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Panasonic hospital app to match Indians with better, cheaper care

Idea hatched at joint venture with Tata Consultancy could reach 900m people

In creating new businesses in India, Panasonic relies on local staff. (Photo by Shiko Ueda)

OSAKA -- Panasonic seeks to give lower-income Indian people living outside urban areas access to the most suitable medical treatment through an app.

Patients who visit hospitals using the app will receive a 10% to 20% discount. The service was developed at an innovation center launched last year by the Japanese electronics company and Tata Consultancy Services, the Indian information technology market leader.

Panasonic plans to team up with more than 10 hospitals in northern India this year and establish call centers staffed by licensed medical practitioners. Hospital personnel will offer consultation to app users and refer them to the best available facility based on their symptoms.

The service is set to launch by summer, including in the big northern state of Uttar Pradesh, before expanding throughout India. It could reach about 900 million people out of India's total population of around 1.3 billion, Panasonic estimates.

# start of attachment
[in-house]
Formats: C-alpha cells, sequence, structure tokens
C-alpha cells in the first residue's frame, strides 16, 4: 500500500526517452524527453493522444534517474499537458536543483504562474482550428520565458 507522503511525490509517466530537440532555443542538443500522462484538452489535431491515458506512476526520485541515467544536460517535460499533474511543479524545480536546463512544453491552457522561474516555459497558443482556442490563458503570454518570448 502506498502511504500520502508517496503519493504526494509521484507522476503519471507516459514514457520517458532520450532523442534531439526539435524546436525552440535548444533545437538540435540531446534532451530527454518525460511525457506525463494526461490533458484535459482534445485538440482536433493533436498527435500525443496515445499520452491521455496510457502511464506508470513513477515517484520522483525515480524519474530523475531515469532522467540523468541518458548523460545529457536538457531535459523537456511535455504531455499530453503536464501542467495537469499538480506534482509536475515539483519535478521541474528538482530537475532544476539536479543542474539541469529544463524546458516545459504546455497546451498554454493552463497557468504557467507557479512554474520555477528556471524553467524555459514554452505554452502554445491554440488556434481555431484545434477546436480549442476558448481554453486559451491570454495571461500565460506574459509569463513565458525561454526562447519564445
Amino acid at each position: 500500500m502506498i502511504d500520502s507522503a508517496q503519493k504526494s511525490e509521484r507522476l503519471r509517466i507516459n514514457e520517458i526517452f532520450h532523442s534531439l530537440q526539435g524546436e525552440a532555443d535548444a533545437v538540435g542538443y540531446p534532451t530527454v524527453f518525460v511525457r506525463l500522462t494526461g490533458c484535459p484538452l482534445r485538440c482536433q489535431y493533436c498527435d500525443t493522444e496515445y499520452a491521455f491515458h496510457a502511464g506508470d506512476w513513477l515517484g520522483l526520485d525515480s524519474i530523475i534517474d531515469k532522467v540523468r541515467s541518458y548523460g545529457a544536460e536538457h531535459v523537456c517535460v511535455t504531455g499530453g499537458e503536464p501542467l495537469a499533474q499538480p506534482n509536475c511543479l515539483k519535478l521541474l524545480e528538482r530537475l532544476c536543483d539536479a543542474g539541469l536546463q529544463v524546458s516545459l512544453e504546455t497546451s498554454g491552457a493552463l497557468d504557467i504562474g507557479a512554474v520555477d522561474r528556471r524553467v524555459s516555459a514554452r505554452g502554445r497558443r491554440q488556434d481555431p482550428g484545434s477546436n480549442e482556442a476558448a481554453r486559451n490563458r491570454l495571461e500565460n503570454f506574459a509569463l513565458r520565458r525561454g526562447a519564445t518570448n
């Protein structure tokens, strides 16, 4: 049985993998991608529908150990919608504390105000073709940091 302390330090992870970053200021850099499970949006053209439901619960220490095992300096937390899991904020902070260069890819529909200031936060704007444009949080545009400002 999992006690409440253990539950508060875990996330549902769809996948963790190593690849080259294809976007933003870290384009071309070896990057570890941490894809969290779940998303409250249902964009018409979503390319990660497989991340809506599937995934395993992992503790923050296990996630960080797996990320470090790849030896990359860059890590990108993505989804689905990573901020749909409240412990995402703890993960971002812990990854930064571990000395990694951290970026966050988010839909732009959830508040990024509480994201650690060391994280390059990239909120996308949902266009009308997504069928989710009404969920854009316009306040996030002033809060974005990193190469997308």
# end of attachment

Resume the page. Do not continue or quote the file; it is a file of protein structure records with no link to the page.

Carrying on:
The company aims to replicate the business model in other markets, especially emerging countries in the Middle East and Africa with business practices and social issues similar to India's.

Services and products Panasonic offers abroad are typically developed in Japan. The company used an Indian location this time around to tailor its service to local demand. Cheap smartphones are spreading among low- to middle-income Indian people outside urban centers, but hospital visits are still rare.

To promote the app, Panasonic will partner with local lenders that make small loans in rural villages. The Japanese company will collect a roughly 10% commission on hospital fees. The service is also geared to serve urban hospitals seeking more patients from outside city limits.

India has been slow to build systems of health insurance and family registers that track events such as births, deaths, marriages and adoptions. Panasonic is considering using patients' records of hospital visits accumulated through the service to match treatments to patients, as well as eventually creating new businesses in partnership with government agencies. It also seeks to cultivate ties with hospitals to sell information systems and other products.

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